Ministry of Environment and Energy. 1994. Permits for aquatic plant control - applicant
information guide. Ontario Ministry of Environment and Energy.
Ministry of Natural Resources. 1990a. A revised strategic plan for Ontario fisheries - an
ecosystem approach. Fisheries Branch, Ontario Ministry of Natural Resources.
Ministry of Natural Resources. 1991. OMNR fish species tables - COSWEWIC
designations. Fisheries Policy Branch, Ontario Ministry of Natural Resources.
Ministry of Natural Resources. 1994. Rare, threatened, endangered, extirpated or extinct
species of Ontario.
Terrestrial Ecosystems Branch, Ontario Ministry of Natural
Resources.
18
Ministry of Natural Resources and Department of Fisheries and Oceans. 1993. Working
around water. Fact sheet, Ontario Ministry of Natural Resources.
Mittelbach, G. G. 1981. Foraging efficiency and body size: a study of optimal diet and
habitat use by bluegills. Ecology 62(5): 1370-1386.
Smith, C. S. And J. W. Barko. 1990. Ecology of Eurasian water milfoil. J. Aquat. Plant
Manage. 28: 55-64/
Werner, E. E., J. F. Gilliam, D. J. Hall, and G. G. Mittelbach. 1983. An experimental test
of the effects of predation risk on habitat use in fish. Ecology 64(6): 1540-1548.
19
APPENDIX
Some of the advantages and disadvantages of different methods of aquatic plant control
are indicated below. An assessment of the general acceptability of each method from an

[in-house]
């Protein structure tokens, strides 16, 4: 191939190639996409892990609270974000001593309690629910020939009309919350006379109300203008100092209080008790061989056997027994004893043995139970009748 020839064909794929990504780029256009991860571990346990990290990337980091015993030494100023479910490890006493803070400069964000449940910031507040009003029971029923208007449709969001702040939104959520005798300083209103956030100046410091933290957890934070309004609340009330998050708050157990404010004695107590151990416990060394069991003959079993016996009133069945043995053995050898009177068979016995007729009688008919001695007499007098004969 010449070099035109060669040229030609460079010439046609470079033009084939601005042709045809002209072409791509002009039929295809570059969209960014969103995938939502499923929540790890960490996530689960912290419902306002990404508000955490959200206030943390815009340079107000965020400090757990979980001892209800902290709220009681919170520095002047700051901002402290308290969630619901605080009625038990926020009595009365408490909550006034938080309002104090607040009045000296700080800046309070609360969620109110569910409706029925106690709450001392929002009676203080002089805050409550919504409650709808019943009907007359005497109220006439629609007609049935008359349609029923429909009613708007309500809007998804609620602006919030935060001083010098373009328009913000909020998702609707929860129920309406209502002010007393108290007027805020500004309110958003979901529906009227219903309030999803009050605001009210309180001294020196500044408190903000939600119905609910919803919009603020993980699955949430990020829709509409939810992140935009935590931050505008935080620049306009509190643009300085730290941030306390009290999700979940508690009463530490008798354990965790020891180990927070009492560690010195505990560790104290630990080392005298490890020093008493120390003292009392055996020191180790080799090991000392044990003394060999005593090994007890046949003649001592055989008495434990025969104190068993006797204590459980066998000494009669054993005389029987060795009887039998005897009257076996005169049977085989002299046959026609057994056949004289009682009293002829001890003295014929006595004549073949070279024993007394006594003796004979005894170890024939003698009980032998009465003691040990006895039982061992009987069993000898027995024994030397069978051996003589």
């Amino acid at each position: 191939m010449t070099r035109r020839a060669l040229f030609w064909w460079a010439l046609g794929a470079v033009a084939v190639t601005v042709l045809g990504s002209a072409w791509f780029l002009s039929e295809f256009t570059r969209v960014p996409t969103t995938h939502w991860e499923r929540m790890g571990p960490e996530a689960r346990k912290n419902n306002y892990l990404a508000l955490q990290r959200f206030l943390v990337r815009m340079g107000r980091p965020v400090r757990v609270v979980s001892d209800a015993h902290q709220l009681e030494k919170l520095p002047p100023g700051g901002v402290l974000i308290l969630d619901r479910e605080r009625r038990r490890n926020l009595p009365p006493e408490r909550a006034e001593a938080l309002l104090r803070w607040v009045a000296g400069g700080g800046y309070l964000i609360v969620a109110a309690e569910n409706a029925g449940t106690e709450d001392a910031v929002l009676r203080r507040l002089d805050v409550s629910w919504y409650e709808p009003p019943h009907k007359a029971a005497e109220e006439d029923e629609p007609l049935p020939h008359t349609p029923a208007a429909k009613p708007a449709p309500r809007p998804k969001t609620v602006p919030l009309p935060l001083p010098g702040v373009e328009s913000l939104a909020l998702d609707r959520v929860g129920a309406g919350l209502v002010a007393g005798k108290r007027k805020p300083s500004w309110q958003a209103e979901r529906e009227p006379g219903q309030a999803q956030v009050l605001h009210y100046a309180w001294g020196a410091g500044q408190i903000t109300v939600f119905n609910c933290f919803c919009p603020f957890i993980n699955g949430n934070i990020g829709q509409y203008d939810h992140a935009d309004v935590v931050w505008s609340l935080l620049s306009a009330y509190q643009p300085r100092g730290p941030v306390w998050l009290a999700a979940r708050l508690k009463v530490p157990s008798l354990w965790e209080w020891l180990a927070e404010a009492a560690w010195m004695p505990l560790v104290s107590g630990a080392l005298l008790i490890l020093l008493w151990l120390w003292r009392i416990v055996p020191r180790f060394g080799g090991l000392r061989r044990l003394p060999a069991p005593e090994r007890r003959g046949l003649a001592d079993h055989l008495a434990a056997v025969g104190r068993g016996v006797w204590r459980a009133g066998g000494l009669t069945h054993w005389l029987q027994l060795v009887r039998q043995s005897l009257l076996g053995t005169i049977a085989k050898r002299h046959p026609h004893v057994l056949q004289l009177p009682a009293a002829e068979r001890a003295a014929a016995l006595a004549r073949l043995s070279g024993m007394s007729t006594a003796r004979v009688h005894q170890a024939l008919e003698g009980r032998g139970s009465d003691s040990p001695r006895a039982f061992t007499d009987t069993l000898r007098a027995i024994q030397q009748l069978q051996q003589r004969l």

environmental perspective is also given, assuming the present guidelines are followed.
Physical/Mechanical Methods
(a) Hand Removal
Pros
-
Cons
-
Acceptability
economical
simple to do
removes some plant roots, so may provide relatively
long-term control (1 year +)
allows treatment of small, nearshore areas
facilitates removal of plant material from water
non-toxic to aquatic life
labour-intensive
ineffective for clearing boat channels or moderate sized
swimming areas
may create minor turbidity
-
Generally Acceptable, provided pulled or cut vegetation
is removed from the water
Pros
-
same as for hand removal (above)
Cons
-
labour-intensive
ineffective for clearing boat channels
may create minor turbidity and release nutrients and
contaminants to the water
may destroy aquatic invertebrates
(b) Raking
Acceptability
-
Generally Acceptable, provided raked vegetation is
removed from the water.
20
(c) Chains or Harrows
Pros
-
Cons
-
Acceptability
removes some plant roots, so may provide relatively
long-germ control
non-toxic
causes major physical disturbance of the bottom
creates turbidity, and may release nutrients and
contaminants to the water
destroys aquatic invertebrates
doesn’t allow collection of plant material which may